Monday, December 29, 2014


Why do some protests, no matter how large they grow, fail to be a catalyst for change, while others actually become a catalyst for change? The answer is Vision and collective intent.
A protest that is purely focused on being against something but has no vision of something better that can rally masses to focus on a collective intent, will not be sustainable. The impact will be much less because resistance absorbs much of the created energy. The focus is what already exists so all the energy goes toward what exists. Nothing new is being created. If nothing new is created - no vision of what should be - all that will remain when the protests are done is what already exists.
One of the greatest examples of a protest with an amazing vision is our own American Revolution. The colonies grew weary of the diversion of their growing wealth to the mother country - Britain. Great Britain, and most of the world, was then ruled by monarchies. Britain was a powerful empire. The odds of winning a war against this empire were zero.
One document changed the odds - the Declaration of Independence. It provided the colonists with a shared vision and intent. They focused on creating something totally new. The colonists began to fight for something instead of against something. Against all odds, we became a nation founded on the vision of this document - a document whose vision remains elusive in its fulfillment for all. We need to focus on the vision and continue to march toward its fulfillment.
Martin Luther King was a master at providing a vision. His "I have a Dream" speech captivated the hearts of millions in its eloquence and ability to create a shared vision. With that vision, millions had the stamina to chisel away at the injustices that prevented that vision from being reality.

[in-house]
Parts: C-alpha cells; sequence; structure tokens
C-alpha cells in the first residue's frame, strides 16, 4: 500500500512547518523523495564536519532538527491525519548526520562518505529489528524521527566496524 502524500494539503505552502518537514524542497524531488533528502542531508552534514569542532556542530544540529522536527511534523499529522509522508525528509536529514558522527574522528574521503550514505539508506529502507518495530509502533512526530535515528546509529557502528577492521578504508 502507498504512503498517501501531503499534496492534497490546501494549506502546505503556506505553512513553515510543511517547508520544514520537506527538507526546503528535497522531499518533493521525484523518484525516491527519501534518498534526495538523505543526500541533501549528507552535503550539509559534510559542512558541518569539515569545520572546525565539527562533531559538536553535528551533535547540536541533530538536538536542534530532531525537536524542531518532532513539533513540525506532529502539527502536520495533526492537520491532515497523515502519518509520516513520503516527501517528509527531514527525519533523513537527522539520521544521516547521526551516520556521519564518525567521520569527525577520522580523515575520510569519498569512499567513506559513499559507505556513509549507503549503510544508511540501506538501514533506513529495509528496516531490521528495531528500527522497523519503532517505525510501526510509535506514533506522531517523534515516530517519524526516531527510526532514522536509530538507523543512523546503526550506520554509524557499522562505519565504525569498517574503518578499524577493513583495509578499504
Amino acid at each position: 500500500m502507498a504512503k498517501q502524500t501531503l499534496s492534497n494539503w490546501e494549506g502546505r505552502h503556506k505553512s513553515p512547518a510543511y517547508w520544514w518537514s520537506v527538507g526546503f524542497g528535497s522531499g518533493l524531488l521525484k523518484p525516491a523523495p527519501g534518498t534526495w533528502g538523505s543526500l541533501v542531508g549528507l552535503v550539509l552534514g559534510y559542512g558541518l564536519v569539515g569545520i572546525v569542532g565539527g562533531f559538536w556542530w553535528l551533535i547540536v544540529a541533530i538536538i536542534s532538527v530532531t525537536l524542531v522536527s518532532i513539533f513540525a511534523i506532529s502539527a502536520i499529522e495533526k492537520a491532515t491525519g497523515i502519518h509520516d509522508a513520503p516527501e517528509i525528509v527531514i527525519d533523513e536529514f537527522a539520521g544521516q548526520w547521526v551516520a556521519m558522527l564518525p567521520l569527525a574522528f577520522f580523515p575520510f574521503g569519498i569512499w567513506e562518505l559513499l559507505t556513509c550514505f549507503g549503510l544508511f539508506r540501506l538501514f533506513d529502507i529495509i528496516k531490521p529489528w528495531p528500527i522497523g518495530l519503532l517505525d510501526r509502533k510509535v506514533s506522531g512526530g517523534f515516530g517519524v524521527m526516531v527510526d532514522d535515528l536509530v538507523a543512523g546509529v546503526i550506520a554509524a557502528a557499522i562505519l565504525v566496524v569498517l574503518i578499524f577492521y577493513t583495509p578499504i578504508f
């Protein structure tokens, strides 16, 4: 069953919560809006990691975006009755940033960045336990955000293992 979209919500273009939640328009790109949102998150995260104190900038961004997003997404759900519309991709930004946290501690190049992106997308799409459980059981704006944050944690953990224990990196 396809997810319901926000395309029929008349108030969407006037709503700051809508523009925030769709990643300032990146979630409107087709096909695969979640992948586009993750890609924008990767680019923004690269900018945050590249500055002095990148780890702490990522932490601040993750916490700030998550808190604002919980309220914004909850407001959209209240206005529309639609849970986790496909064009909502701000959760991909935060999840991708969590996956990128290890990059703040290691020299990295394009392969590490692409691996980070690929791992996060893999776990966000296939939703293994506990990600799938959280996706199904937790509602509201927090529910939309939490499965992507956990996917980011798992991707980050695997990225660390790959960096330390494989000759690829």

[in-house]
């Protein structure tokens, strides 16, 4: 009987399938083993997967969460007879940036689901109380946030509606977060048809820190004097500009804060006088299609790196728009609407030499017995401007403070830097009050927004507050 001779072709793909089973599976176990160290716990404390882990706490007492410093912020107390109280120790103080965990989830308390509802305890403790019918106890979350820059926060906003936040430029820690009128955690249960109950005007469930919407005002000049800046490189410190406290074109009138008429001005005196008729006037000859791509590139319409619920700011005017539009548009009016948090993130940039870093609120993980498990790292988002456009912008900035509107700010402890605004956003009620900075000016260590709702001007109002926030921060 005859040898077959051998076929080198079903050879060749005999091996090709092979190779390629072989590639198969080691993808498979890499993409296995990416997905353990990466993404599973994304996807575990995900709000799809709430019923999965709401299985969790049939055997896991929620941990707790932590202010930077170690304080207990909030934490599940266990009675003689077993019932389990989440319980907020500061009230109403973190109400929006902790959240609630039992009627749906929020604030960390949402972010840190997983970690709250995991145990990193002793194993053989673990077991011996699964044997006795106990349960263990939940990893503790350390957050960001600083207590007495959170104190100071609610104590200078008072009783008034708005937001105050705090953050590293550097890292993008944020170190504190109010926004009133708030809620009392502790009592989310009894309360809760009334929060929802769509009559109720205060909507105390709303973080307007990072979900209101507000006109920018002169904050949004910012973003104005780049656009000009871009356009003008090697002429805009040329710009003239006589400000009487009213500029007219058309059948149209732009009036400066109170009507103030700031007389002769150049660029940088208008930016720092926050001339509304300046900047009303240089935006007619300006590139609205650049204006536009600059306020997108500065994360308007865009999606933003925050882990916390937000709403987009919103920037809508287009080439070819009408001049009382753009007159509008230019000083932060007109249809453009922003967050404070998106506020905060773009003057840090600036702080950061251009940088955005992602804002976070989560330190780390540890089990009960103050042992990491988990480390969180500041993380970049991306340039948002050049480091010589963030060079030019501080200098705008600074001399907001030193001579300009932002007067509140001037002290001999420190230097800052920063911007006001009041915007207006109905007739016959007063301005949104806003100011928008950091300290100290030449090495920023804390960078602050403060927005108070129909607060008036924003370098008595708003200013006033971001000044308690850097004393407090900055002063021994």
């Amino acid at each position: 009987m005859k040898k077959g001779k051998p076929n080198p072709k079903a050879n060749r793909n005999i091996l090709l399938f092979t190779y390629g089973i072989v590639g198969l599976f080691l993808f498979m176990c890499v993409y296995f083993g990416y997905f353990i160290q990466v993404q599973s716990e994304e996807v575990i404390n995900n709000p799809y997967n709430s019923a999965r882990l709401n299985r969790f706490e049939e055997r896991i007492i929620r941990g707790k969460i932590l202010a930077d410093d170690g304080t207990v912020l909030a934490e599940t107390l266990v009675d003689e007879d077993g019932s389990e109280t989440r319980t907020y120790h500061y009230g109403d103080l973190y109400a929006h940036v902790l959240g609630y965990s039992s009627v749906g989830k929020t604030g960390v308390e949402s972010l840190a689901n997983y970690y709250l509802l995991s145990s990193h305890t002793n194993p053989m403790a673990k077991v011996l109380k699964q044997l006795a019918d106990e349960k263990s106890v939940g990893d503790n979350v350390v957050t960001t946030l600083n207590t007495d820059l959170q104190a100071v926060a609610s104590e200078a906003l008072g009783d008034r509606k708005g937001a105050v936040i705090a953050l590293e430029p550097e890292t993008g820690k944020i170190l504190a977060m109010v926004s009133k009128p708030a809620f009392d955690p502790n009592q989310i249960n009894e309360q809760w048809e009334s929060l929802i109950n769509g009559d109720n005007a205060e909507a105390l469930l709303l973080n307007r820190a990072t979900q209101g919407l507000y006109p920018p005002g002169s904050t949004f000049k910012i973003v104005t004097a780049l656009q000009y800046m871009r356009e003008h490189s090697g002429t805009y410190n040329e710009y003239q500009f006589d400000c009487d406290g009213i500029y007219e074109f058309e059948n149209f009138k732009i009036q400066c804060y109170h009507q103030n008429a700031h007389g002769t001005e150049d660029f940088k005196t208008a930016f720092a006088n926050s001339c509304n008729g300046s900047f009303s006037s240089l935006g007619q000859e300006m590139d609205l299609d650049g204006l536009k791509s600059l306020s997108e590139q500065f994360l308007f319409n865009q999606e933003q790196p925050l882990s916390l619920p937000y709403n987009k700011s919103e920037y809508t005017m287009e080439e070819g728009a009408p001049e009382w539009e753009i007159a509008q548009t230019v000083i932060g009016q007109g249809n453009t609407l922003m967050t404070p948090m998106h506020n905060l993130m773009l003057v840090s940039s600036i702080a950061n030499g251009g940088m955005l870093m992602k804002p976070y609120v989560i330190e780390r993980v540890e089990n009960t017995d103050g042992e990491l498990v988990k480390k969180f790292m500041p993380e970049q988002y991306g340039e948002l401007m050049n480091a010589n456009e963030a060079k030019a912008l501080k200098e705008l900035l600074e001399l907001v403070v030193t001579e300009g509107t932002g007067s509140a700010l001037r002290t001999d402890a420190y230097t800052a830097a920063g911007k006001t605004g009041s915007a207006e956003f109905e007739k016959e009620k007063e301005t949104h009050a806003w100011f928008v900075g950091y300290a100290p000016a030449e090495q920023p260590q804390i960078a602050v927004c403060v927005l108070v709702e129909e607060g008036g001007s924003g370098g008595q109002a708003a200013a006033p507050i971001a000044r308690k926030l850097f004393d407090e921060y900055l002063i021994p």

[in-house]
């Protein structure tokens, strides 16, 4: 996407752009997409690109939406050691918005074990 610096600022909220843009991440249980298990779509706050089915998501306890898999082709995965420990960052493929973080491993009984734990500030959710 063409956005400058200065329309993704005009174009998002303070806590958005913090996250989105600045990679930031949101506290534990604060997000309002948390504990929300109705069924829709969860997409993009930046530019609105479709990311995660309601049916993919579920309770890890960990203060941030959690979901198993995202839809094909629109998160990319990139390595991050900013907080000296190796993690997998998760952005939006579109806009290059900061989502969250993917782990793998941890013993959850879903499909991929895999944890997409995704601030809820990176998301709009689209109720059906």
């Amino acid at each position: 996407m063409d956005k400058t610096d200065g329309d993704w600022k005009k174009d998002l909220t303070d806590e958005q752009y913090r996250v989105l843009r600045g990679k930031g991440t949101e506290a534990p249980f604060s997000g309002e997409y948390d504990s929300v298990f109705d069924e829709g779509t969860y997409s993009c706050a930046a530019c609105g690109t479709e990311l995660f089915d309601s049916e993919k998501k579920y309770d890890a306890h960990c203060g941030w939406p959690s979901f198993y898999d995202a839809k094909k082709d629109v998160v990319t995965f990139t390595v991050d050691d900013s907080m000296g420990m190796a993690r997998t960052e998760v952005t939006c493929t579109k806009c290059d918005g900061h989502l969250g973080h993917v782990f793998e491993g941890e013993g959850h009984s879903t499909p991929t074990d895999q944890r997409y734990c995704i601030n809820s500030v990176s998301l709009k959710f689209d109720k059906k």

If we want change - large or small - we first need a vision of what can be - what should be. Protesting alone will not succeed. That vision needs mass appeal in order to gain traction. We have to walk toward that vision as if no one is going to stop us. When there is resistance, we have to focus on the vision and not the resistance. March past it. The vision has to be something that lifts the masses.
As we enter into a new year, lets work on our vision. Choose something right in front of you and see it, believe it, feel it the way is should be. Walk in the light of knowing that it will be. See the resistance as a simple test of your commitment. Walk past it.

Wednesday, December 24, 2014

Just One Gift....

The years roll by. Sometimes it's all a blur and then there are memories etched in our mind.
Christmas is full of memories. To the young I say - treasure them - build them.
Once I asked Aunt Dorothy about her childhood memories of Christmas. One that stood out was at her Grandma Flemming's large Victorian home in Pittsburgh. It was 1933/4 - several years before my mother was born. She would have been about 9 years old and my Uncle John was just a few years older.  Despite the difficulties of the depression, the family was doing ok. They lived on the Southside of Oil City where my Grandparents had a little neighborhood grocery store. She and Uncle John walked to the Saturday afternoon show at the Latonia every week. They loved the cartoons and movies!